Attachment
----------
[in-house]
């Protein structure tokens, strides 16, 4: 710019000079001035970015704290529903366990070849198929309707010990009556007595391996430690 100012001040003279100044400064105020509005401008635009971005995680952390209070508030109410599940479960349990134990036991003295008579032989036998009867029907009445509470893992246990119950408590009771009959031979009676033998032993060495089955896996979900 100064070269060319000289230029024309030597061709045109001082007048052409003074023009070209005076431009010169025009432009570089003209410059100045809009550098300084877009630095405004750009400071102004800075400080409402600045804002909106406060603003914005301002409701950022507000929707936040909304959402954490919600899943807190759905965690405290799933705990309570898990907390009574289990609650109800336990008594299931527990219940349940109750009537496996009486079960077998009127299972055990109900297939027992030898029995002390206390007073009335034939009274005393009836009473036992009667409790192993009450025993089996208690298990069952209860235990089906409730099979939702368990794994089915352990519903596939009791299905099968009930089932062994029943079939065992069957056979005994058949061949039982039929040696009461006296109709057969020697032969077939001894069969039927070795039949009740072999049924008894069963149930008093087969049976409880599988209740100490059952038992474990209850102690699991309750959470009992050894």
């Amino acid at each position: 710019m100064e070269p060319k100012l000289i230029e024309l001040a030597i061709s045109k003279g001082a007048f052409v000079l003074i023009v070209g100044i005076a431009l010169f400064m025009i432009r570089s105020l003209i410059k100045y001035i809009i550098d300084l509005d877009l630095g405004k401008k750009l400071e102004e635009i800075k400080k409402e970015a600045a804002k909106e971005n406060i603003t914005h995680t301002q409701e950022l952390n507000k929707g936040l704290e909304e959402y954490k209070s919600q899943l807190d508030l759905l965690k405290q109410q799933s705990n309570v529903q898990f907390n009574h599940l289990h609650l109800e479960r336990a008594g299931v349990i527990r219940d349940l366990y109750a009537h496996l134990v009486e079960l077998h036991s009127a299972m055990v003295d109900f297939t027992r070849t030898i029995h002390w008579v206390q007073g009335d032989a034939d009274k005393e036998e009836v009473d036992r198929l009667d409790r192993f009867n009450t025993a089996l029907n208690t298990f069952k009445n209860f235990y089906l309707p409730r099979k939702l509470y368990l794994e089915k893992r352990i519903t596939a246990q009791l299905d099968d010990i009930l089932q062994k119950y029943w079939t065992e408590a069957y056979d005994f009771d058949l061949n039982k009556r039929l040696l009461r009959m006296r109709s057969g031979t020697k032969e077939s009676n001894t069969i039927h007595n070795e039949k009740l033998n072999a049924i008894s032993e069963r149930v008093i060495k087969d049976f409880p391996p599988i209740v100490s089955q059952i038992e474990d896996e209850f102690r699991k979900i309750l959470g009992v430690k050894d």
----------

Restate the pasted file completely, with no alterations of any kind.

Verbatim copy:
[in-house]
């Protein structure tokens, strides 16, 4: 710019000079001035970015704290529903366990070849198929309707010990009556007595391996430690 100012001040003279100044400064105020509005401008635009971005995680952390209070508030109410599940479960349990134990036991003295008579032989036998009867029907009445509470893992246990119950408590009771009959031979009676033998032993060495089955896996979900 100064070269060319000289230029024309030597061709045109001082007048052409003074023009070209005076431009010169025009432009570089003209410059100045809009550098300084877009630095405004750009400071102004800075400080409402600045804002909106406060603003914005301002409701950022507000929707936040909304959402954490919600899943807190759905965690405290799933705990309570898990907390009574289990609650109800336990008594299931527990219940349940109750009537496996009486079960077998009127299972055990109900297939027992030898029995002390206390007073009335034939009274005393009836009473036992009667409790192993009450025993089996208690298990069952209860235990089906409730099979939702368990794994089915352990519903596939009791299905099968009930089932062994029943079939065992069957056979005994058949061949039982039929040696009461006296109709057969020697032969077939001894069969039927070795039949009740072999049924008894069963149930008093087969049976409880599988209740100490059952038992474990209850102690699991309750959470009992050894």
């Amino acid at each position: 710019m100064e070269p060319k100012l000289i230029e024309l001040a030597i061709s045109k003279g001082a007048f052409v000079l003074i023009v070209g100044i005076a431009l010169f400064m025009i432009r570089s105020l003209i410059k100045y001035i809009i550098d300084l509005d877009l630095g405004k401008k750009l400071e102004e635009i800075k400080k409402e970015a600045a804002k909106e971005n406060i603003t914005h995680t301002q409701e950022l952390n507000k929707g936040l704290e909304e959402y954490k209070s919600q899943l807190d508030l759905l965690k405290q109410q799933s705990n309570v529903q898990f907390n009574h599940l289990h609650l109800e479960r336990a008594g299931v349990i527990r219940d349940l366990y109750a009537h496996l134990v009486e079960l077998h036991s009127a299972m055990v003295d109900f297939t027992r070849t030898i029995h002390w008579v206390q007073g009335d032989a034939d009274k005393e036998e009836v009473d036992r198929l009667d409790r192993f009867n009450t025993a089996l029907n208690t298990f069952k009445n209860f235990y089906l309707p409730r099979k939702l509470y368990l794994e089915k893992r352990i519903t596939a246990q009791l299905d099968d010990i009930l089932q062994k119950y029943w079939t065992e408590a069957y056979d005994f009771d058949l061949n039982k009556r039929l040696l009461r009959m006296r109709s057969g031979t020697k032969e077939s009676n001894t069969i039927h007595n070795e039949k009740l033998n072999a049924i008894s032993e069963r149930v008093i060495k087969d049976f409880p391996p599988i209740v100490s089955q059952i038992e474990d896996e209850f102690r699991k979900i309750l959470g009992v430690k050894d």